Turbocharged vehicles and start/stop systems.

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Nov 7, 2012
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Louisville, KY
Back in the 90's I had a 300zx twin turbo. A popular upgrade at the time was a "turbo timer", it would keep the engine running for a while after you turned off the key to let oil circulate and cool so the turbo bearings would last longer. Nowadays turbocharged vehicles are common and so are start/stop systems. I was wondering what changed to make the turbos long-lasting with the engine constantly turning off: Oil Quality? Oiling systems? Nothing?
 
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Sep 17, 2012
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I have two elderly turbo charged vehicles, a Saab and a Volvo. I generally let them idle about 10 seconds before shut down especially on a hot day after a higher speed run. They are both water cooled units running on synthetic oil so never had any issues with either. Some things naturally tend to stay in motion awhile although they are not engaged like a barber's scissors even when away from your hair or a track runner or horse after crossing the finish line.
 
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Aug 28, 2012
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NC
Good question and IMBHO the start/stop system is the most idiotic thing still being implemented. I want a vehicle that is ready to respond when I expect/need it to and don't like to wait even a nanosecond for that to happen!
 
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Turbo timers were nothing more than a placebo to get people to spend money on an aftermarket upgrade.

Modern turbos and even early ones used natural convection designed in turbo cooling especially with mechanical water pumps to keep coolant moving once engine was shut down. I do know my wife's VW Tiguan tends to whirr and I am guessing electric coolant pump running after shutdown and during start/stop.

Turbo's seem to last a long time , my wife managed 240k / 13 years on a 2005 Subaru Legacy wagon before sold and we used Dino oil every 4k miles.
 
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Back in the 90's I had a 300zx twin turbo. A popular upgrade at the time was a "turbo timer", it would keep the engine running for a while after you turned off the key to let oil circulate and cool so the turbo bearings would last longer. Nowadays turbocharged vehicles are common and so are start/stop systems. I was wondering what changed to make the turbos long-lasting with the engine constantly turning off: Oil Quality? Oiling systems? Nothing?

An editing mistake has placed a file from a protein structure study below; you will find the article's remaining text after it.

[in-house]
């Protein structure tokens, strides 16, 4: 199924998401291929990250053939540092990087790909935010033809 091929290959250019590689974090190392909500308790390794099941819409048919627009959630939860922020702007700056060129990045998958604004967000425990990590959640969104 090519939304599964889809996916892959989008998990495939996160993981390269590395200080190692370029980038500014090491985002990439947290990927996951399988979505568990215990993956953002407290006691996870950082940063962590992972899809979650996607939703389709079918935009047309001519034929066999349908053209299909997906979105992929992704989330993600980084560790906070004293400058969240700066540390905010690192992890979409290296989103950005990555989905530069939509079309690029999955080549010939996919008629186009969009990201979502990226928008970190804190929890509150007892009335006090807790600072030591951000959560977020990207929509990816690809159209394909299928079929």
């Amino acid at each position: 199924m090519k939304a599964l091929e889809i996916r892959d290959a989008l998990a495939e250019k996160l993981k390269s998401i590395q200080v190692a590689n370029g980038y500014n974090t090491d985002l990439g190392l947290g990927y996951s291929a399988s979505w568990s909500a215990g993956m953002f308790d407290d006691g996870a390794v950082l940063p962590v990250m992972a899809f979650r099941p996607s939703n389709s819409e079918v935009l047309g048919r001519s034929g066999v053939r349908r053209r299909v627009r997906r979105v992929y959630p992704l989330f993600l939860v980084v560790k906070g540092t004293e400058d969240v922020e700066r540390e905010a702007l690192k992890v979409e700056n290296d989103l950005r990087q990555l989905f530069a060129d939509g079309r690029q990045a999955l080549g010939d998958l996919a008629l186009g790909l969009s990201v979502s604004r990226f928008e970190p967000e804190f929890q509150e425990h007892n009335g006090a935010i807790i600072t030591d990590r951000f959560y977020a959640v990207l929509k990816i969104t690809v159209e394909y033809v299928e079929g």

My Mercedes has a turbo V8 and the coolant circulates long after the engine is shut off to cool down the components including the turbos.
 
Joined
Apr 18, 2005
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Easton, PA
Turbo timers were nothing more than a placebo to get people to spend money on an aftermarket upgrade.

Modern turbos and even early ones used natural convection designed in turbo cooling especially with mechanical water pumps to keep coolant moving once engine was shut down. I do know my wife's VW Tiguan tends to whirr and I am guessing electric coolant pump running after shutdown and during start/stop.

Turbo's seem to last a long time , my wife managed 240k / 13 years on a 2005 Subaru Legacy wagon before sold and we used Dino oil every 4k miles.
They do have an after-run electric pump for the turbo but I am not sure if that is on with the S/S system. I do know the transmission has an electric pump to keep pressure to the clutch packs so you can just go from a engine off stop.
 
Joined
May 7, 2020
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Ames, IA
I was told on this very forum I was WRONG when I suggested this was an issue. Oh well. Thankfully I knew I wasn’t wrong, so I still felt good about myself.

Dad taught me to always idle a turbo engine for 30 seconds or so. I still had one go bad in my F150. It was not a start stop truck, being a 2016.
 
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